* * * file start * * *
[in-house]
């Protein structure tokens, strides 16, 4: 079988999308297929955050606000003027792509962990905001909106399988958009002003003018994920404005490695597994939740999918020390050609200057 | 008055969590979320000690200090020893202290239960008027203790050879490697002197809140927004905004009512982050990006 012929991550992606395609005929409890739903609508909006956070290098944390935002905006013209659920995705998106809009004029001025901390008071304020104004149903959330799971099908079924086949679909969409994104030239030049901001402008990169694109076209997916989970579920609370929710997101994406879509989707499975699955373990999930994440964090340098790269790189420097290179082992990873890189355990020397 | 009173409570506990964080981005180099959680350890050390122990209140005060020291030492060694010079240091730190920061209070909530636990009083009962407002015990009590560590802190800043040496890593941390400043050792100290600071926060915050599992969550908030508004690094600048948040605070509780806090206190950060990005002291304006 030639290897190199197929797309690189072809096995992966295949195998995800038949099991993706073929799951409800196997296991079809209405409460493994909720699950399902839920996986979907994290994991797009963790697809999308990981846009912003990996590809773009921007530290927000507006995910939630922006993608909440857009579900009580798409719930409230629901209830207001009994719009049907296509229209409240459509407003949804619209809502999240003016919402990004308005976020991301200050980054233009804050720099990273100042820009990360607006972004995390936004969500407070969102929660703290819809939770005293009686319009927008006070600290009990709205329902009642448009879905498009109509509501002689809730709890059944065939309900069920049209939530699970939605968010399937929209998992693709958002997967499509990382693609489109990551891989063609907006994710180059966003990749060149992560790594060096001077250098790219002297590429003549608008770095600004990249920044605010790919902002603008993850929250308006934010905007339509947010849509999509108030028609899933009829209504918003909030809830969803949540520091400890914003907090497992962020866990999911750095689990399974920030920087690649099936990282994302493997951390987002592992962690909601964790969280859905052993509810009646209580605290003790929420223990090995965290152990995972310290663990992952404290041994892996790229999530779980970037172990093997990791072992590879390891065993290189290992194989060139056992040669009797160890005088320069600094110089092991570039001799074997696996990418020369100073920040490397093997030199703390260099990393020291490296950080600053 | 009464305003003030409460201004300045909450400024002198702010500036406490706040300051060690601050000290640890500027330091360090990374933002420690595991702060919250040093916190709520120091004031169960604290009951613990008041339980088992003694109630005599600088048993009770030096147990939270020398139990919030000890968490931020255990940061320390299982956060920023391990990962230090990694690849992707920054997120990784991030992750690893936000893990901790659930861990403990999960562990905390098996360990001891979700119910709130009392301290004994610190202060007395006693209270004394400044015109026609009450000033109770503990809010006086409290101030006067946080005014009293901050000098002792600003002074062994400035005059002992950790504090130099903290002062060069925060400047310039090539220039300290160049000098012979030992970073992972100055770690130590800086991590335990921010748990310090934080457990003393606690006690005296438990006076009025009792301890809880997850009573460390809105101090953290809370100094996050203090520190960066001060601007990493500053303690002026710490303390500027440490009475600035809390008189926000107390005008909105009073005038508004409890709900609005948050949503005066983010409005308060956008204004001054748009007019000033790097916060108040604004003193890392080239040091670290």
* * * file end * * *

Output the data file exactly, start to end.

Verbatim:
[in-house]
């Protein structure tokens, strides 16, 4: 079988999308297929955050606000003027792509962990905001909106399988958009002003003018994920404005490695597994939740999918020390050609200057 | 008055969590979320000690200090020893202290239960008027203790050879490697002197809140927004905004009512982050990006 012929991550992606395609005929409890739903609508909006956070290098944390935002905006013209659920995705998106809009004029001025901390008071304020104004149903959330799971099908079924086949679909969409994104030239030049901001402008990169694109076209997916989970579920609370929710997101994406879509989707499975699955373990999930994440964090340098790269790189420097290179082992990873890189355990020397 | 009173409570506990964080981005180099959680350890050390122990209140005060020291030492060694010079240091730190920061209070909530636990009083009962407002015990009590560590802190800043040496890593941390400043050792100290600071926060915050599992969550908030508004690094600048948040605070509780806090206190950060990005002291304006 030639290897190199197929797309690189072809096995992966295949195998995800038949099991993706073929799951409800196997296991079809209405409460493994909720699950399902839920996986979907994290994991797009963790697809999308990981846009912003990996590809773009921007530290927000507006995910939630922006993608909440857009579900009580798409719930409230629901209830207001009994719009049907296509229209409240459509407003949804619209809502999240003016919402990004308005976020991301200050980054233009804050720099990273100042820009990360607006972004995390936004969500407070969102929660703290819809939770005293009686319009927008006070600290009990709205329902009642448009879905498009109509509501002689809730709890059944065939309900069920049209939530699970939605968010399937929209998992693709958002997967499509990382693609489109990551891989063609907006994710180059966003990749060149992560790594060096001077250098790219002297590429003549608008770095600004990249920044605010790919902002603008993850929250308006934010905007339509947010849509999509108030028609899933009829209504918003909030809830969803949540520091400890914003907090497992962020866990999911750095689990399974920030920087690649099936990282994302493997951390987002592992962690909601964790969280859905052993509810009646209580605290003790929420223990090995965290152990995972310290663990992952404290041994892996790229999530779980970037172990093997990791072992590879390891065993290189290992194989060139056992040669009797160890005088320069600094110089092991570039001799074997696996990418020369100073920040490397093997030199703390260099990393020291490296950080600053 | 009464305003003030409460201004300045909450400024002198702010500036406490706040300051060690601050000290640890500027330091360090990374933002420690595991702060919250040093916190709520120091004031169960604290009951613990008041339980088992003694109630005599600088048993009770030096147990939270020398139990919030000890968490931020255990940061320390299982956060920023391990990962230090990694690849992707920054997120990784991030992750690893936000893990901790659930861990403990999960562990905390098996360990001891979700119910709130009392301290004994610190202060007395006693209270004394400044015109026609009450000033109770503990809010006086409290101030006067946080005014009293901050000098002792600003002074062994400035005059002992950790504090130099903290002062060069925060400047310039090539220039300290160049000098012979030992970073992972100055770690130590800086991590335990921010748990310090934080457990003393606690006690005296438990006076009025009792301890809880997850009573460390809105101090953290809370100094996050203090520190960066001060601007990493500053303690002026710490303390500027440490009475600035809390008189926000107390005008909105009073005038508004409890709900609005948050949503005066983010409005308060956008204004001054748009007019000033790097916060108040604004003193890392080239040091670290």